One note that might be made is that the Swiss Army wasn't always so, well, respectable. They were once the most ferocious PrivateMilitaryContractors in Europe, their [[BladeOnAStick pikemen]] contributing to major revolutions in military doctrine, and the cost of their pikemen contributing to several national bankruptcies. Later they were highly valued and formed part of the bodyguard of several European monarchs, including the King of France. In this role they made a LastStand defending the King during the August 10th Insurrection of UsefulNotes/TheFrenchRevolution, where sections of Parisians, allied with provincial federal soldiers and the National Guard stormed the Tuileries Palace and demanded the King's custody. The Swiss Guards refused to surrender and in the resulting battle, 600 of them were killed (300 Revolutionaries dead) while UsefulNotes/LouisXVI fled and sought salvation at the newly formed National Assembly (they would later guillotine him). Interestingly, in the Napoleonic Wars they wore red coats which made them easy to confuse with British, against whom they were sometimes arrayed as part of the forces of NapoleonBonaparte .UsefulNotes/NapoleonBonaparte. The Pope ''still'' [[CadreOfForeignBodyguards uses Swiss troops as guards]] (the only exception to the eventual Swiss ban on serving as mercenaries) - they may look a bit behind the times, with their sixteenth-century outfits, but underneath the [[HighlyConspicuousUniform poofy sleeves and wacky colors]], they're heavily armed and (reportedly) armored. The Swiss Guard troops not on ceremonial duty stay mostly out of sight wearing [[http://en.wikipedia.org/wiki/File:Gs1.jpg more practical uniforms]][[note]]Which retain a subdued version of the sixteenth century styling, as the sleeves are still slightly poofy they still have an oversized collar, but the colors are a simple dull blue with white gloves and collar and black boots and beret.[[/note]]. An example of this was seen in 1981 when an assassination attempt was made against the Pope; the "hidden" Swiss Guards came out with submachine guns ready.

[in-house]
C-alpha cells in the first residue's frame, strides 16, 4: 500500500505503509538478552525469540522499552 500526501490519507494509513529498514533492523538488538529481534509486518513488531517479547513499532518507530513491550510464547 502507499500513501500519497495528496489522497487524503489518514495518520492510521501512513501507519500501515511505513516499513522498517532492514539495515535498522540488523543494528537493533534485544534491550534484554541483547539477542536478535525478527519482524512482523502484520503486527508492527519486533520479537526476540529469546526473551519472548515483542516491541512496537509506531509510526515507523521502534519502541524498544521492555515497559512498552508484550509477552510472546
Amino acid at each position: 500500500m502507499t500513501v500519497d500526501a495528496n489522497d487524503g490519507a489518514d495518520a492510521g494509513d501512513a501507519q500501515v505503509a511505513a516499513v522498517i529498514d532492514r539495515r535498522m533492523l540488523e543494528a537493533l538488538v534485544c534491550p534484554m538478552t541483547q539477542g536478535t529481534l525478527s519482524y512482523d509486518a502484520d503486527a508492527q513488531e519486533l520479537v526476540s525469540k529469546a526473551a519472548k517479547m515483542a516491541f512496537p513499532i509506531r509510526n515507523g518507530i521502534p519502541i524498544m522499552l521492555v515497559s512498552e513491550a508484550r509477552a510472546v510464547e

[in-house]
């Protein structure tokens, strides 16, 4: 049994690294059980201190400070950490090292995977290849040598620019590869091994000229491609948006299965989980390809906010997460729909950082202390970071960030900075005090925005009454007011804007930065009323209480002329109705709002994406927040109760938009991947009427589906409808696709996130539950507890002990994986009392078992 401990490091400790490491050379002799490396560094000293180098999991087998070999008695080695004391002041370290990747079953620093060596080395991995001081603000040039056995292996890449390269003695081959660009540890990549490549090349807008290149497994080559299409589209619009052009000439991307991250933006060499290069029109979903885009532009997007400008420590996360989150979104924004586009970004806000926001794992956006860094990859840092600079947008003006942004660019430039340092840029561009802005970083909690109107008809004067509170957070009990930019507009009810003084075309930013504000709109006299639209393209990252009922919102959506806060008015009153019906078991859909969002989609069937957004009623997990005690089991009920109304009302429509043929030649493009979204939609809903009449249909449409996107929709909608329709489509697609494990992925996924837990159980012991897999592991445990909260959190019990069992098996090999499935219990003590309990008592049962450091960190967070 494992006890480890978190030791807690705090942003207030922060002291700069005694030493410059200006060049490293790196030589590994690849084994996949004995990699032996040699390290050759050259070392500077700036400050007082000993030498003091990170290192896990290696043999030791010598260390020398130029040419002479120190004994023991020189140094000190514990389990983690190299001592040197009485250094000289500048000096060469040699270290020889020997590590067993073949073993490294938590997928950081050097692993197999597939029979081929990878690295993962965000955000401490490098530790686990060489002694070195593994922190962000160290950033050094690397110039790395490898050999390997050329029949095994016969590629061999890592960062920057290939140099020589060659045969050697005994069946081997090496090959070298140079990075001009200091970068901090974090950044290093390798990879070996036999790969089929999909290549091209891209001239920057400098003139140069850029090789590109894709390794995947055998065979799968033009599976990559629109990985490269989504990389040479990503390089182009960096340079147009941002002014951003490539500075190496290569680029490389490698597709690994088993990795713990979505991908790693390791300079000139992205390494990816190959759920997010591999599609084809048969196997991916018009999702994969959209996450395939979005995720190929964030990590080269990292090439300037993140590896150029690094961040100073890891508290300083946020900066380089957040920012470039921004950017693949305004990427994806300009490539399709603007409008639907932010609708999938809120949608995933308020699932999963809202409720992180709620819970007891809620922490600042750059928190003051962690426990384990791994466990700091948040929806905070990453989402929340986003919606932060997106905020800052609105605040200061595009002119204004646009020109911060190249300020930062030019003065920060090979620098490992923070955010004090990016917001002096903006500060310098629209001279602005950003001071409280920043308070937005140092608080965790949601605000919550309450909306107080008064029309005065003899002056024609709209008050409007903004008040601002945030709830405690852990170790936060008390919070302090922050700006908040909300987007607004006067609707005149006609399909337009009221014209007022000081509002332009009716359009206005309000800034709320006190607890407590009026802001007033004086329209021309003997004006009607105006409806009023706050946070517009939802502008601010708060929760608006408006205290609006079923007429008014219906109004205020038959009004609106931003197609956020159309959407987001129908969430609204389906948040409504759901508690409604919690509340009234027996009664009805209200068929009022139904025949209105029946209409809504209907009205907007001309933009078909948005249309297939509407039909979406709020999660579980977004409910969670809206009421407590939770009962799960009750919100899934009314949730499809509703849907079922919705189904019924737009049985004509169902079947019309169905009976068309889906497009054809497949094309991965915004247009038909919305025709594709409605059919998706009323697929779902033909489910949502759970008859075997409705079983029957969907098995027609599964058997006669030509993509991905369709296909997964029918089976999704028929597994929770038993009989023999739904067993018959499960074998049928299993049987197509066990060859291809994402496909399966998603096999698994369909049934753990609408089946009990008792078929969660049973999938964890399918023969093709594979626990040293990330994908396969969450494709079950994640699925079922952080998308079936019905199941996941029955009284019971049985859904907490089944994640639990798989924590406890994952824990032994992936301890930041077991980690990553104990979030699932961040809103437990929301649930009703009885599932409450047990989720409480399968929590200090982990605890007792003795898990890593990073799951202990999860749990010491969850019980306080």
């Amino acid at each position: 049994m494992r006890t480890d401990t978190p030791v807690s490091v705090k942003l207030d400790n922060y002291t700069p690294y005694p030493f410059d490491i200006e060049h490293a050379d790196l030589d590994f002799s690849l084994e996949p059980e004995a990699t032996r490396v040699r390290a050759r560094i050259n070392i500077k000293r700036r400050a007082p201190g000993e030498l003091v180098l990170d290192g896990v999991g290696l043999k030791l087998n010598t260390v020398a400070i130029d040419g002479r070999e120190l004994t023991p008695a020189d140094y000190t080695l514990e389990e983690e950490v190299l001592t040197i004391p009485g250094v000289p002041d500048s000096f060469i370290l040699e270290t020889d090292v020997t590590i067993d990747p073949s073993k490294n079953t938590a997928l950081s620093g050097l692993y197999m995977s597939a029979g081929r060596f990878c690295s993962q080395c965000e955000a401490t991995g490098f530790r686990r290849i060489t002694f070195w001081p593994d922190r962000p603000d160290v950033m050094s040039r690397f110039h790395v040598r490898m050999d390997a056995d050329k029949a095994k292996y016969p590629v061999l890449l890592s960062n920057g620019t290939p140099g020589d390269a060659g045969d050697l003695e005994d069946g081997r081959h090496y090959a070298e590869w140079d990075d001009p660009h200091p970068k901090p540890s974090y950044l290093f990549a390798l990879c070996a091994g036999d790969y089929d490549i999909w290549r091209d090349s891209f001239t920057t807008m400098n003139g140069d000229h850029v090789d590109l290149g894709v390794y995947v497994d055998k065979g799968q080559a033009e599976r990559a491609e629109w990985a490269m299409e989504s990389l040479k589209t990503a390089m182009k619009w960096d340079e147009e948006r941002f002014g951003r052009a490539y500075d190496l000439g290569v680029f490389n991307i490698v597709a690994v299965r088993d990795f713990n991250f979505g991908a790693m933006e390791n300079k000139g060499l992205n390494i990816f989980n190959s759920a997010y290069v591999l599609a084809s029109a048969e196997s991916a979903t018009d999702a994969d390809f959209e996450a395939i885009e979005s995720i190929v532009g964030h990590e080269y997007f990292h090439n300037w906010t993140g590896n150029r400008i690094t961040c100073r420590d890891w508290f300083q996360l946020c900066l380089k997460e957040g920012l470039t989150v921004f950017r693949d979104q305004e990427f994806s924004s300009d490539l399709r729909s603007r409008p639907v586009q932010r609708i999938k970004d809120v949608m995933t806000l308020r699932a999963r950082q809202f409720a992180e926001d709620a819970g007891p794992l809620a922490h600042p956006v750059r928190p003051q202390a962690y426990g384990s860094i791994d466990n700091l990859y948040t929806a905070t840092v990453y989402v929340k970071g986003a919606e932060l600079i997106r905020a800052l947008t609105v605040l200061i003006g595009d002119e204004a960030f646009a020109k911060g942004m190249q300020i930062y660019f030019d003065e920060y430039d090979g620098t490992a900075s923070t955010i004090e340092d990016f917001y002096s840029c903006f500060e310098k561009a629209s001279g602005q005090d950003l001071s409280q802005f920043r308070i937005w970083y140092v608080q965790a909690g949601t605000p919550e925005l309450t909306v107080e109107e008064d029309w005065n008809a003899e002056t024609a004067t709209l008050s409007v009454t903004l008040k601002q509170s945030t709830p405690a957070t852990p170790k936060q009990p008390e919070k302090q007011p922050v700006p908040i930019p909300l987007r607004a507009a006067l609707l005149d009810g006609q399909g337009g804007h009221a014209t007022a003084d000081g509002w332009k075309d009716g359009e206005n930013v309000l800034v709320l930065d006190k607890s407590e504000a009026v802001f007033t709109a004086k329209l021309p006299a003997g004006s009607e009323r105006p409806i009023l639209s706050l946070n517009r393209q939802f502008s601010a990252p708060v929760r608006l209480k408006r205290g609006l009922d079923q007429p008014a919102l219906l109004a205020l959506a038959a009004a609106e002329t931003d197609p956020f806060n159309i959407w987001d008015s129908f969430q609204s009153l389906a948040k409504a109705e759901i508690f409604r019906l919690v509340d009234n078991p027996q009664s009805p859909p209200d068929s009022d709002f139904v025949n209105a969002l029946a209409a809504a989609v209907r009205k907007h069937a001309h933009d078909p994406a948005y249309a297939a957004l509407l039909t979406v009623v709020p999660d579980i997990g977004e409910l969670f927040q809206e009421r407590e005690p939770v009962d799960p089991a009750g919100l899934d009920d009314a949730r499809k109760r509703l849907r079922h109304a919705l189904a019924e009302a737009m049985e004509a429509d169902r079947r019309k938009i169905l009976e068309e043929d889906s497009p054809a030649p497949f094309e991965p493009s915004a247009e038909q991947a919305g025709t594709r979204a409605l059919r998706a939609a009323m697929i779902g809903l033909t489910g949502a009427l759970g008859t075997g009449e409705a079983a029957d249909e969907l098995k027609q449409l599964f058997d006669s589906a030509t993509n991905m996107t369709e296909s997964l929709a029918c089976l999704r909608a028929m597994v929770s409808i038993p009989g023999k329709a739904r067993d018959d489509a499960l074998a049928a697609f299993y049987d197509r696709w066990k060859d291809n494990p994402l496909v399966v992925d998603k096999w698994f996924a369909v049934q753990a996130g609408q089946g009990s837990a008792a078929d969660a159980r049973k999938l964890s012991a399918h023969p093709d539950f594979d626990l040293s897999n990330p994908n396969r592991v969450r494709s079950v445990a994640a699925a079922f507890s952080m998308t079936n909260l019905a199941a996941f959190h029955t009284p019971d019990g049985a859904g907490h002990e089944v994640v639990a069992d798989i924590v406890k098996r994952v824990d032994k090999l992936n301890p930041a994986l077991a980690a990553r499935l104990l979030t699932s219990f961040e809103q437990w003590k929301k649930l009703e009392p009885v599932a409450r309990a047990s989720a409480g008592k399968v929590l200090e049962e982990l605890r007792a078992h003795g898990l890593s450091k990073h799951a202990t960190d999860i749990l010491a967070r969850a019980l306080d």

3rd Jun '15 10:10:52 PM EchoFourDelta
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The Swiss Army is a force that is so well-armed that the country escaped both World Wars because the able-bodied men aged 18 above are conscripted and ready to fight as LaResistance. Marksmanship is highly prized, with Swiss soldiers tending to practice a ''lot'' and their rifles being designed for better range and accuracy than those of any potential invader, regardless of the increased cost this entails. This has resulted in the following, possibly apocryphal, conversation, along the lines of:

to:

The Swiss Army is a force that is so well-armed that the country escaped both World Wars because the able-bodied men aged 18 above are conscripted and ready to fight as LaResistance. Marksmanship is highly prized, with Swiss soldiers tending to practice a ''lot'' and their rifles being designed for better range and accuracy than those of any potential invader, regardless of the increased cost this entails. This has resulted in the following, possibly apocryphal, conversation, along the lines of: